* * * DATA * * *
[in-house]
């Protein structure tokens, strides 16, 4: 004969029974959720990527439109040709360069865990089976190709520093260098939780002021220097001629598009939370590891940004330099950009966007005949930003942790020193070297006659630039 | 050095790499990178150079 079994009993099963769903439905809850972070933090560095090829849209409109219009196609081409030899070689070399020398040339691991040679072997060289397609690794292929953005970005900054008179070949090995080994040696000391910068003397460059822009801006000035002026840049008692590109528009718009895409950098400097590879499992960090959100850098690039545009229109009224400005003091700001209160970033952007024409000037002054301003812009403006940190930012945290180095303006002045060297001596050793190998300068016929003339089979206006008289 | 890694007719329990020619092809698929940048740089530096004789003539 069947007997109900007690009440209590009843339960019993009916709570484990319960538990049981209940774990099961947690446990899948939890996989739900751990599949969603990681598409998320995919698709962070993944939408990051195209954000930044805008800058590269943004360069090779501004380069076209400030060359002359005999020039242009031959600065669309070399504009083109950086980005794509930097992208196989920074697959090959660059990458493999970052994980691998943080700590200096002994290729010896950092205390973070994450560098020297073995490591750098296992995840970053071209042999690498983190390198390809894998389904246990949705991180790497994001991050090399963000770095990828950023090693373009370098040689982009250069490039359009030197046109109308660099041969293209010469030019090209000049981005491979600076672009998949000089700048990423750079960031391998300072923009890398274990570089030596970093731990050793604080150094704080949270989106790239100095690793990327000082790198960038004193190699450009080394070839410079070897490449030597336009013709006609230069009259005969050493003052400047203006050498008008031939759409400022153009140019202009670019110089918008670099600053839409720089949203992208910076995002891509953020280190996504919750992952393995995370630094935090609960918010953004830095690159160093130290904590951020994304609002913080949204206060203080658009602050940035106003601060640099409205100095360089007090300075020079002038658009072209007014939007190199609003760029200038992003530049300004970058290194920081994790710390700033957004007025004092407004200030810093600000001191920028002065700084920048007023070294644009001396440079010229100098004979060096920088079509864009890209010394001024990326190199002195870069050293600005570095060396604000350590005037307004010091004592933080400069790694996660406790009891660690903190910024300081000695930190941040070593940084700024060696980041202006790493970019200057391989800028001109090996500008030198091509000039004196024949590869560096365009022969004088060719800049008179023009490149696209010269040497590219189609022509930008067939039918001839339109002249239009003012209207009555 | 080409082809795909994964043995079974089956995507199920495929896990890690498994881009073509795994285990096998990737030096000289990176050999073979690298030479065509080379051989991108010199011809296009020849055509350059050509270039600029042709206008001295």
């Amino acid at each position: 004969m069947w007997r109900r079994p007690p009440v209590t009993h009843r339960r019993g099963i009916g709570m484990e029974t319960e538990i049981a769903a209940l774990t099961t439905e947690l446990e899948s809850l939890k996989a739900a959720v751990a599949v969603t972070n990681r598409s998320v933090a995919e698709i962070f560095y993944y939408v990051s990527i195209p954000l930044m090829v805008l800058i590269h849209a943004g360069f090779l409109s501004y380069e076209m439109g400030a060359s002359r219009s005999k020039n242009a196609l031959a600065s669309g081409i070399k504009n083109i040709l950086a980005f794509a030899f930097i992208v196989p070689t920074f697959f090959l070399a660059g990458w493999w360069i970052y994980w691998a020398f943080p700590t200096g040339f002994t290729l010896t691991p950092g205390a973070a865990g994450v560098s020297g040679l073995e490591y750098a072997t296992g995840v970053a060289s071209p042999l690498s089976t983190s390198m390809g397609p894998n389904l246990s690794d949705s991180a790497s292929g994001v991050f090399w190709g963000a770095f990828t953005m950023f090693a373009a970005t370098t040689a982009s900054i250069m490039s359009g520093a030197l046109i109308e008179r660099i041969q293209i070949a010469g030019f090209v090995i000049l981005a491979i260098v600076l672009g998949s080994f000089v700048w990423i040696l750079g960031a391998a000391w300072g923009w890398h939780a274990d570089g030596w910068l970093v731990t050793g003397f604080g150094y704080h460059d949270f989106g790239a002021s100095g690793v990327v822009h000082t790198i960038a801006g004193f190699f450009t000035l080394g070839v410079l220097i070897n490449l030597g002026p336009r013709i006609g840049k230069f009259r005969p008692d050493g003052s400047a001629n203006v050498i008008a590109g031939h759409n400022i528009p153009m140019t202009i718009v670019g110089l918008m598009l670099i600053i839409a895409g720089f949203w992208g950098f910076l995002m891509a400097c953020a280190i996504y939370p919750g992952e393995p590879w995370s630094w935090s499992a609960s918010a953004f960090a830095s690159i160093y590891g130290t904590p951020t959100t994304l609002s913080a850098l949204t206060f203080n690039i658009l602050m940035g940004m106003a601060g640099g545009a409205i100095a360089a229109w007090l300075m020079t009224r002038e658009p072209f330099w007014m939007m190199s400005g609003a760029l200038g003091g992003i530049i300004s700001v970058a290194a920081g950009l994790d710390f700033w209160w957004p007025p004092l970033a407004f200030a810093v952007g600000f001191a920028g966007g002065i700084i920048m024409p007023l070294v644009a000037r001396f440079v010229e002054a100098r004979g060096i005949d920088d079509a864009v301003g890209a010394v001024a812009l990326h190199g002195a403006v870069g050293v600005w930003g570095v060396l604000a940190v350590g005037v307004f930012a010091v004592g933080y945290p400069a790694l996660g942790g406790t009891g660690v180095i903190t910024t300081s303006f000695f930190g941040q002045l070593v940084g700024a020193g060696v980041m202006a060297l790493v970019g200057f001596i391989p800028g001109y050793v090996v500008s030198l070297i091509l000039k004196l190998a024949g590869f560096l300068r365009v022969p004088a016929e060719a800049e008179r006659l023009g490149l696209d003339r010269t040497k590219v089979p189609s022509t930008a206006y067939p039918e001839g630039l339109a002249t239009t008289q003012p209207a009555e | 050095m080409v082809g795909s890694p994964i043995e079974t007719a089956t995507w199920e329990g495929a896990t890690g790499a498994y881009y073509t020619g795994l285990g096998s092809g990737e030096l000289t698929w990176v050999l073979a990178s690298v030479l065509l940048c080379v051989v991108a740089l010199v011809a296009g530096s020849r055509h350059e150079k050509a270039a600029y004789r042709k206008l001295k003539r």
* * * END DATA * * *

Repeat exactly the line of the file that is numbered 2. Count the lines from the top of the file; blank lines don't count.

């Protein structure tokens, strides 16, 4: 004969029974959720990527439109040709360069865990089976190709520093260098939780002021220097001629598009939370590891940004330099950009966007005949930003942790020193070297006659630039 | 050095790499990178150079 079994009993099963769903439905809850972070933090560095090829849209409109219009196609081409030899070689070399020398040339691991040679072997060289397609690794292929953005970005900054008179070949090995080994040696000391910068003397460059822009801006000035002026840049008692590109528009718009895409950098400097590879499992960090959100850098690039545009229109009224400005003091700001209160970033952007024409000037002054301003812009403006940190930012945290180095303006002045060297001596050793190998300068016929003339089979206006008289 | 890694007719329990020619092809698929940048740089530096004789003539 069947007997109900007690009440209590009843339960019993009916709570484990319960538990049981209940774990099961947690446990899948939890996989739900751990599949969603990681598409998320995919698709962070993944939408990051195209954000930044805008800058590269943004360069090779501004380069076209400030060359002359005999020039242009031959600065669309070399504009083109950086980005794509930097992208196989920074697959090959660059990458493999970052994980691998943080700590200096002994290729010896950092205390973070994450560098020297073995490591750098296992995840970053071209042999690498983190390198390809894998389904246990949705991180790497994001991050090399963000770095990828950023090693373009370098040689982009250069490039359009030197046109109308660099041969293209010469030019090209000049981005491979600076672009998949000089700048990423750079960031391998300072923009890398274990570089030596970093731990050793604080150094704080949270989106790239100095690793990327000082790198960038004193190699450009080394070839410079070897490449030597336009013709006609230069009259005969050493003052400047203006050498008008031939759409400022153009140019202009670019110089918008670099600053839409720089949203992208910076995002891509953020280190996504919750992952393995995370630094935090609960918010953004830095690159160093130290904590951020994304609002913080949204206060203080658009602050940035106003601060640099409205100095360089007090300075020079002038658009072209007014939007190199609003760029200038992003530049300004970058290194920081994790710390700033957004007025004092407004200030810093600000001191920028002065700084920048007023070294644009001396440079010229100098004979060096920088079509864009890209010394001024990326190199002195870069050293600005570095060396604000350590005037307004010091004592933080400069790694996660406790009891660690903190910024300081000695930190941040070593940084700024060696980041202006790493970019200057391989800028001109090996500008030198091509000039004196024949590869560096365009022969004088060719800049008179023009490149696209010269040497590219189609022509930008067939039918001839339109002249239009003012209207009555 | 080409082809795909994964043995079974089956995507199920495929896990890690498994881009073509795994285990096998990737030096000289990176050999073979690298030479065509080379051989991108010199011809296009020849055509350059050509270039600029042709206008001295």